The Three Man Team
Combat effectiveness – a view from the outside in
Years ago while still in uniform, I was selected to take part in a large training exercise as part of the OPFOR. The exercise was to take place in a high desert setting, not unlike the Afghan mountain areas, and involved a battalion plus hunting down our 12 man “insurgent” unit.
We were up against a battalion of infantry, augmented with a cav scout troop and a company of NATO soldiers. Their sole purpose was to find, capture and/or kill us.
We broke our team into four, three-man cells. We also had a HQ element and two sets of 81mm mortars with organic crews attached. Besides our indirect fire assets, we were armed only with M4 carbines and frag grenades.
Ten days later we were being dressed down for the sin of rendering the battalion "combat ineffective" as well as destroying the TOC and killing most of the staff officers.
All in all I found it to be a useful learning experience. Without violating any OPSEC, let me break down some of the lessons learned…..
1) We spent the first few days avoiding contact and doing as much observation as possible. Whenever feasible we would use coded hand written messages left at a dead drop to pass information back to our HQ. Reason being that we believed the BLUFOR was actively scanning for our TX as well as attempting to DF us. This worked out rather well for us, as our flow of information went largely uninterrupted and we denied them any actionable SIGINT.
2) We traveled light and fast, relying on caches and rolling drops for resupply. We would have to huddle up close in the night time low temperatures to keep somewhat warm - one man sitting up on watch at a time.
3) One of our biggest fears was the BLUFOR’s use of their scout’s mounted thermal assets, especially at night when the ambient temperature fell and our body heat stood out like a sore thumb. Choosing good Hide/RON sites and smart route planning was essential. The few times we were spotted we were able to quickly move into terrain prohibitive to vehicles.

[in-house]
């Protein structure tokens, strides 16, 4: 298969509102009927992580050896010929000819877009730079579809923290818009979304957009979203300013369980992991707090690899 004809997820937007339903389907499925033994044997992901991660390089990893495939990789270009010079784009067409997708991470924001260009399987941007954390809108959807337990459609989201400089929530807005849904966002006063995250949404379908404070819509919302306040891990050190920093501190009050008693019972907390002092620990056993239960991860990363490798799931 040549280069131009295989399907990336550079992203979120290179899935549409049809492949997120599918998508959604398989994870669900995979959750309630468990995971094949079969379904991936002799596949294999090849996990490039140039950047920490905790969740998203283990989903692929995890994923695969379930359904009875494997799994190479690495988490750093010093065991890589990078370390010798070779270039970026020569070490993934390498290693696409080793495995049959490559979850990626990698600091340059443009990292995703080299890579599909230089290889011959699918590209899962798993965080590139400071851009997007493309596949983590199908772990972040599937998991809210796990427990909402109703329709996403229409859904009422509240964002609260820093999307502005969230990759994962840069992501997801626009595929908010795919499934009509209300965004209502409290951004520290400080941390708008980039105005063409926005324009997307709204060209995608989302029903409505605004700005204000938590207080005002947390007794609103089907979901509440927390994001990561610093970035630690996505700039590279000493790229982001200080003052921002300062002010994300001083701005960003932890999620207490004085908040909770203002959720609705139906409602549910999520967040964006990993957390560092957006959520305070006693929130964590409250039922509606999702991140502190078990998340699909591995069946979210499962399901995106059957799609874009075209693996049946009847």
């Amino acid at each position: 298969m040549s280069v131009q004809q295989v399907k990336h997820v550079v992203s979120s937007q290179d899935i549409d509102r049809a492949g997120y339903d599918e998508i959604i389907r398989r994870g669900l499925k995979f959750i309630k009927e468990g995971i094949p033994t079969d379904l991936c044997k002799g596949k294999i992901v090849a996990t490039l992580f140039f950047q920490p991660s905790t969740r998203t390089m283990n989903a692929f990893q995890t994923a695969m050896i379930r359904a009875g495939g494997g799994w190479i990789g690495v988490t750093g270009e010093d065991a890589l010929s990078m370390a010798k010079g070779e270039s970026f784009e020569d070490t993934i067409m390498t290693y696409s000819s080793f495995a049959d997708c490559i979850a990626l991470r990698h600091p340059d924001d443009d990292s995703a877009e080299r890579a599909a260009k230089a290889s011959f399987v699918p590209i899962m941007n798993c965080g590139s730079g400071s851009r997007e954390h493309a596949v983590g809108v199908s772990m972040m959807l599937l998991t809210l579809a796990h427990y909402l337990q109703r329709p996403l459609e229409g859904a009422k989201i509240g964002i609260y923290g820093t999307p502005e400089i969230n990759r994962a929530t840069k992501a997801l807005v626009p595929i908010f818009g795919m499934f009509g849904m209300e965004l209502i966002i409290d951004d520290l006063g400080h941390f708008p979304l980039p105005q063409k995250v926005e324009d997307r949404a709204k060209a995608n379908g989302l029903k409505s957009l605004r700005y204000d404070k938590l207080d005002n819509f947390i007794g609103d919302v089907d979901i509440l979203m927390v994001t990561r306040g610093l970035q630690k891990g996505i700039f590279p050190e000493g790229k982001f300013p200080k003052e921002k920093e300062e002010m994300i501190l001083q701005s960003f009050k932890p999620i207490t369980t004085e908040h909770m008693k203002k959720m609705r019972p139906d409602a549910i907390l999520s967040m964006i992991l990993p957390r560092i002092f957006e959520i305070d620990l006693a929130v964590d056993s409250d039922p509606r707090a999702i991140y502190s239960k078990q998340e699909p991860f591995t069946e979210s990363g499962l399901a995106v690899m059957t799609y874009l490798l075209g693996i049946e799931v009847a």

4) Indirect fire assets are priceless. We quickly frustrated them with accurate fire missions on a daily basis. Terrain association, solid map reading skills and good pre-established TRP’s were put to devastating use.
5) The utility of harassment fire cannot be overstated. Again using the terrain to our advantage was essential. A few well-placed shots induced chaos and we made an exit as the unit went into a battle drill before they could ID our location.
6) Eventually we decided to let one of our cells get captured as we needed a peek close in and were fairly confident that we could affect an escape. This risky move turned out to be an intelligence goldmine for us. Our captured cell was able to make their escape that night before being moved to a more secured rear area. The random information they brought back proved very useful.
7) Based on our gathered Intel, we put a plan in motion that involved our last two cells (two had been captured or killed by day ten). One cell engaged a company far to the south of the Bn FOB as a diversion while my cell low crawled about a mile past the Bn FOB to a lightly guarded OP to the north. The soldiers there had seen no action at all and were bored and sleepy. We were able to secure the site and steal a hummer without firing a shot. We then drove into the FOB and began tossing grenades into GP mediums as we moved towards the TOC, where we “shot” the entire staff section.
I should note that the cells we lost were due to one being caught out in the open (huge danger area – poor route planning). The other was due to spending too much time close to a prominent terrain feature after calling in several fire missions. Some studious BLUFOR soldier thought about where he might put an OP and glassed them when he could see their bino’s catching sunlight.
For me, the experience proved useful the next time I was in an operational environment facing down an enemy that felt no compulsion to conform to any particular set of standards.
OPFOR = Opposition Force (bad guys)
BLUFOR = Blue Force (good guys)
HQ = Headquarters
TOC = Tactical Operations Center
TX = Transmission (radio)
DF = Direction Find
RON = Rest Over Night
TRP = Target Reference Point
BN = Battalion
SIGINT = Signals Intelligence
FOB = Forward Operating Base
OP = Observation Point